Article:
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Maximum Wattage?


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#1 alex1

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Posted 21 June 2017 - 11:07 AM

As found on page 70 of the GMRS rules (http://transition.fc...FCC-17-57A1.pdf):

 

(1) The transmitter output power of mobile, repeater and base stations must not exceed
50 Watts.
(2) The transmitter output power of fixed
stations must not exceed 15 Watts.

 

So if I have a repeater set up at my house, it's a fixed station and the 15 watt max applies, right?



#2 Logan5

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Posted 21 June 2017 - 11:41 AM

no it's is a "repeater" and is 50 watts. there is so much confusion of these classifications and associated numbers. I am not even sure my self what particular radio configuration is limited to 15 watt's, I could see 15 watt's for a fixed mobile install. 25 to 50 watt's for a fixed base or repeater.



#3 RF Medic

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Posted 23 June 2017 - 03:18 AM

Hopefully this straightens this out for you:

 

Fixed station: A fixed station, not open to public correspondence, operated by, and for the sole use of those agencies operating their own radio communication facilities in the Public Safety, Industrial, Land Transportation, Marine, or Aviation Radio Services.

 

Base Station - A station at a specified site authorized to communicate with mobile stations.

 

ENGLISH NOW:

50watts is your max Mobile, Base, or Repeater


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#4 mainehazmt

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Posted 28 June 2017 - 03:11 PM

But. Buttttt I'm a ham I'm allowed 1500 watts......
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#5 spd641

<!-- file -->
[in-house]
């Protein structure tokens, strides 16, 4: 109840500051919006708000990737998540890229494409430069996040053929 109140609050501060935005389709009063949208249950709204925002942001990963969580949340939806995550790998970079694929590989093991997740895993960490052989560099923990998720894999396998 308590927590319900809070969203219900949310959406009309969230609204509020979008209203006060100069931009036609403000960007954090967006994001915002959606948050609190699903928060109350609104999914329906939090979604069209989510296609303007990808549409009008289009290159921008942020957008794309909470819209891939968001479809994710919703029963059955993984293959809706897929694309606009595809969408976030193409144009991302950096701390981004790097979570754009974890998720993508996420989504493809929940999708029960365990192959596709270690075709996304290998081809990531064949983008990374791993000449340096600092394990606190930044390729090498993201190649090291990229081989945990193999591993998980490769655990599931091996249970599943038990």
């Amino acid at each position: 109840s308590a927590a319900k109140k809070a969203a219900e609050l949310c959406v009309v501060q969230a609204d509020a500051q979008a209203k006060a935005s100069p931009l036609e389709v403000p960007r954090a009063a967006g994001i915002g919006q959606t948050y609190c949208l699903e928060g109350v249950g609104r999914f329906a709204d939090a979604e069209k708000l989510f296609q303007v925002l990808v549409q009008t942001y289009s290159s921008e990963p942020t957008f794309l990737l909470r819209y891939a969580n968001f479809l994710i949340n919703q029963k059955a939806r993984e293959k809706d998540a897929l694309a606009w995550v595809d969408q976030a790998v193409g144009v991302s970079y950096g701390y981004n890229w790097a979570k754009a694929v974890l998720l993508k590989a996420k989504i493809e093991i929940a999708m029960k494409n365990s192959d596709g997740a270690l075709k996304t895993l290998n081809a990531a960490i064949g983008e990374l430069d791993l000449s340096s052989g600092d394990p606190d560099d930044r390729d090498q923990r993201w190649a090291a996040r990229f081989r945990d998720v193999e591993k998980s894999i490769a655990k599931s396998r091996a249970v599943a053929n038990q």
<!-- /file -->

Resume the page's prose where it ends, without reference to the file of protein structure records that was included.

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Posted 29 June 2017 - 08:58 AM

But. Buttttt I'm a ham I'm allowed 1500 watts......

Good one and some believe they are allowed to use any band including GMRS with that...William


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#6 n4gix

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Posted 29 June 2017 - 12:39 PM

Good one and some believe they are allowed to use any band including GMRS with that...William

Which is really silly since there exist charts that point out the precise frequencies allowable, along with their useage modes.

I'm so anal about the matter that Saturday during the annual Field Day I asked for an Extra to help me with logging since many of the best signals were in the portions of 15m that I'm not legally allowed to use.
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#7 tps

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Posted 02 March 2018 - 04:05 AM

Here's the way I read it:

 

95.1767(a)(1) Transmitter power of mobile, repeater, and base stations must not exceed 50 watts.

This is for the "main" (a/k/a repeater input/output) channels.

It seems that the term "fixed station" is no longer defined by the new rules, so that 15 watt limit seems meaningless.